Sixteen-year-old Musokyi Biira Scovia, a cook and household worker for the king’s wife, lived in the palace. During the assault on November 27, she was shot and seriously injured and her father, James Baseka, who also worked in the palace, was killed. Soldiers loaded her onto a truck to send her to detention in Nalufenya, along with hundreds of others. She died on the way. Her body was taken to Kasese mortuary a few days later. “Our mouths are zipped,” said her mother. “Why doesn’t the government want us to speak out about our issues?”
Some families never received their loved one’s body for burial, despite requests. Government officials buried at least 52 people in graves inside the military barracks in Kasese, reporting that the bodies had not been claimed. Police medical director and pathologist, Dr. Moses Byaruhanga, recently confirmed to Human Rights Watch that DNA samples were taken and submitted to the Government Analytical Laboratory for “profiling.” He said families could approach police in Kasese if they wanted to provide DNA samples for possible matching and that testing would be free. Thus far, he said, no families had requested matching. No families interviewed by Human Rights Watch were aware of this offer.
The prolonged detention of 167 civilians, charged with treason, terrorism, and murder among other offenses, contrasts starkly with the complete absence of investigations into the security forces’ conduct and killings of civilians, Human Rights Watch said.
Some Kasese community members said that it remains dangerous for anyone previously associated with the kingdom’s royal guards – volunteers loyal to the kingdom who safeguard cultural sites, among other tasks, for the king – to come to the attention of security forces. In some cases, such allegations are reportedly being made to sow discord or settle personal scores. One local official said: “Since 26 November, people lived in fear and in anger against the government. If someone wants you to die, they can only say you are a royal guard and you are finished.”
The killings and large number of detentions have had a harsh economic impact on the community. One local chairman said that 33 of the people killed in November 2016 were from his subcounty, leaving over 200 children without a breadwinner in the family. “Most of those children are not going to school,” he told Human Rights Watch.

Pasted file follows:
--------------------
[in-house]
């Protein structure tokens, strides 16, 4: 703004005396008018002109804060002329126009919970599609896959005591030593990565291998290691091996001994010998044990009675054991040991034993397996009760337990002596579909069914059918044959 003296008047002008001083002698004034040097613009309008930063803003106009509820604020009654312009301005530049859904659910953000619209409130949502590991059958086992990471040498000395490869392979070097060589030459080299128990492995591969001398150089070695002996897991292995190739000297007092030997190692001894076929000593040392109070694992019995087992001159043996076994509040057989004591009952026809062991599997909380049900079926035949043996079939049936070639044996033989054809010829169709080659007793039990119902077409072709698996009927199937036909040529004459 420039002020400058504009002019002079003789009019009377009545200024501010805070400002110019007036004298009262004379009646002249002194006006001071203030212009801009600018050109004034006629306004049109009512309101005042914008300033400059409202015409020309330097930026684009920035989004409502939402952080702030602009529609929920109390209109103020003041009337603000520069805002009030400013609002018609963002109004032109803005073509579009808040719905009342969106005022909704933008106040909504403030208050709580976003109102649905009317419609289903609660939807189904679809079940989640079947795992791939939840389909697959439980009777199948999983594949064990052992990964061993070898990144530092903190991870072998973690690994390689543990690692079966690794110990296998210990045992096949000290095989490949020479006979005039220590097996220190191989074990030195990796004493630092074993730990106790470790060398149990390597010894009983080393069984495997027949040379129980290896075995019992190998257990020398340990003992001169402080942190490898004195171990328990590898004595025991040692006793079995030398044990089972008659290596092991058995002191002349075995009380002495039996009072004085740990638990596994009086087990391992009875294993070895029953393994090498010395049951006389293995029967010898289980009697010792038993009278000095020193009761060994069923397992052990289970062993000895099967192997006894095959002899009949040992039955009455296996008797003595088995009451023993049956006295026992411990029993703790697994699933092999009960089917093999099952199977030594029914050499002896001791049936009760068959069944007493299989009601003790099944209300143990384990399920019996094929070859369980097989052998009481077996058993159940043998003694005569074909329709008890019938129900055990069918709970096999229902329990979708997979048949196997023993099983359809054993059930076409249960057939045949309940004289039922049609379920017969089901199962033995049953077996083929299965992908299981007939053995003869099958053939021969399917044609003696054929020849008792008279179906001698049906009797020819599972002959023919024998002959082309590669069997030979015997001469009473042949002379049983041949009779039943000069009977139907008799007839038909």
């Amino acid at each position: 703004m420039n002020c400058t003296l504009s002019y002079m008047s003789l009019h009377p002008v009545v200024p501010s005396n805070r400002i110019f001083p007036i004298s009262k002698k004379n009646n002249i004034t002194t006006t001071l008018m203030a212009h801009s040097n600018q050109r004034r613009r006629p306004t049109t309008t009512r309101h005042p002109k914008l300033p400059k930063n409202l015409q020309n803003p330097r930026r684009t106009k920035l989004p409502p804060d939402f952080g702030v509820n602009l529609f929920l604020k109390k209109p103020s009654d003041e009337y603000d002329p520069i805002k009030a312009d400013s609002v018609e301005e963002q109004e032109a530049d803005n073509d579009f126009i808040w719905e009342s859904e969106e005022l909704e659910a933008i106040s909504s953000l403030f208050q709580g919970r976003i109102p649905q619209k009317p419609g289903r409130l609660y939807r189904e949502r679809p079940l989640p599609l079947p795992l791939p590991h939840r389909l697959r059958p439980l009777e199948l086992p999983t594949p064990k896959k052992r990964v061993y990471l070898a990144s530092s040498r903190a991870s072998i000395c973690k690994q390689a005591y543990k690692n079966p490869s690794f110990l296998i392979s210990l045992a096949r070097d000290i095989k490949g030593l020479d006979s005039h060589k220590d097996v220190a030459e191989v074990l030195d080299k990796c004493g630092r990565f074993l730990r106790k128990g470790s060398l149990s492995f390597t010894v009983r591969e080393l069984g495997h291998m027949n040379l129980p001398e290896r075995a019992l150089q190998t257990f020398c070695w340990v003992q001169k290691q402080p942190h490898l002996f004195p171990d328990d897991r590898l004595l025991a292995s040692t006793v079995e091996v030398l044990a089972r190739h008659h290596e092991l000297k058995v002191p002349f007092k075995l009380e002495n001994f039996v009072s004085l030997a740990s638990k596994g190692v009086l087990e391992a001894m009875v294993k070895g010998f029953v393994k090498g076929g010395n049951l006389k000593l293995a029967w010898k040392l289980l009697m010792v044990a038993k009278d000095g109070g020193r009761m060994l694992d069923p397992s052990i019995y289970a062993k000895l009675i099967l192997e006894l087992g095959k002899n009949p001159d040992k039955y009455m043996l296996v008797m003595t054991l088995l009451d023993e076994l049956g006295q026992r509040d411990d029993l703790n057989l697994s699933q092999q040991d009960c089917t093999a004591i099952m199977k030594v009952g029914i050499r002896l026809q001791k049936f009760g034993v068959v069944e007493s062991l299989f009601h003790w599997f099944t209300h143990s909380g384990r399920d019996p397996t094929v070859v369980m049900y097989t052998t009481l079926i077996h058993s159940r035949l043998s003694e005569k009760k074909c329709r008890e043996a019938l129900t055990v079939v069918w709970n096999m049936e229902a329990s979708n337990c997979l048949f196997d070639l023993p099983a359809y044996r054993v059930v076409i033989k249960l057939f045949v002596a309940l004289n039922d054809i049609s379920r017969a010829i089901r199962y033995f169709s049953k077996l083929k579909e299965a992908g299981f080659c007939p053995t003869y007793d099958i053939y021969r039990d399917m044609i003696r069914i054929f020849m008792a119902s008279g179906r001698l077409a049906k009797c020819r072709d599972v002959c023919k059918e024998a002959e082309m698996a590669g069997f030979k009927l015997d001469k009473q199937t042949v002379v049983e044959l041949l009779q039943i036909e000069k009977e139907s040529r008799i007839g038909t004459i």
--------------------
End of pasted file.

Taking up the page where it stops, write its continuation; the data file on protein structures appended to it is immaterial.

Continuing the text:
In February, without commenting on the killings, President Yoweri Museveni donated 10 motorcycles and 200 million Uganda shillings (US$ 52,000) to several different community groups in Kasese district, including one for royal guards’ widows and orphans.
The lack of investigations, coupled with families’ fears of reprisals if they speak out, means that there is no accurate, final death toll from November 2016. Human Rights Watch 2017 research concluded that at least 55 people died on November 26, including 14 police officers and one crime preventer in six different sub-counties and 8 people at the cultural institution’s offices on Alexander Street, and that on November 27 security forces killed more than 100 people during the assault on the palace compound.
After Human Rights Watch published its research, the government increased the official death toll from 87 to 103, explicitly including 16 police officers, but didn’t specify over what period. In April 2017, community activists compiled lists of dead and missing people, identifying 115 adults and 15 children killed on November 27 at the palace. Those killed on November 26 were not included.
“The government’s failure to hold the security forces accountable for the massacre only fuels the perception that it does not protect all Ugandans equally,” Burnett said. “To prevent recurring cycles of violence, it is crucial for the government to show willingness to protect everyone, no matter their ethnicity, and to bring security forces – not only civilians – who commit crimes to justice.”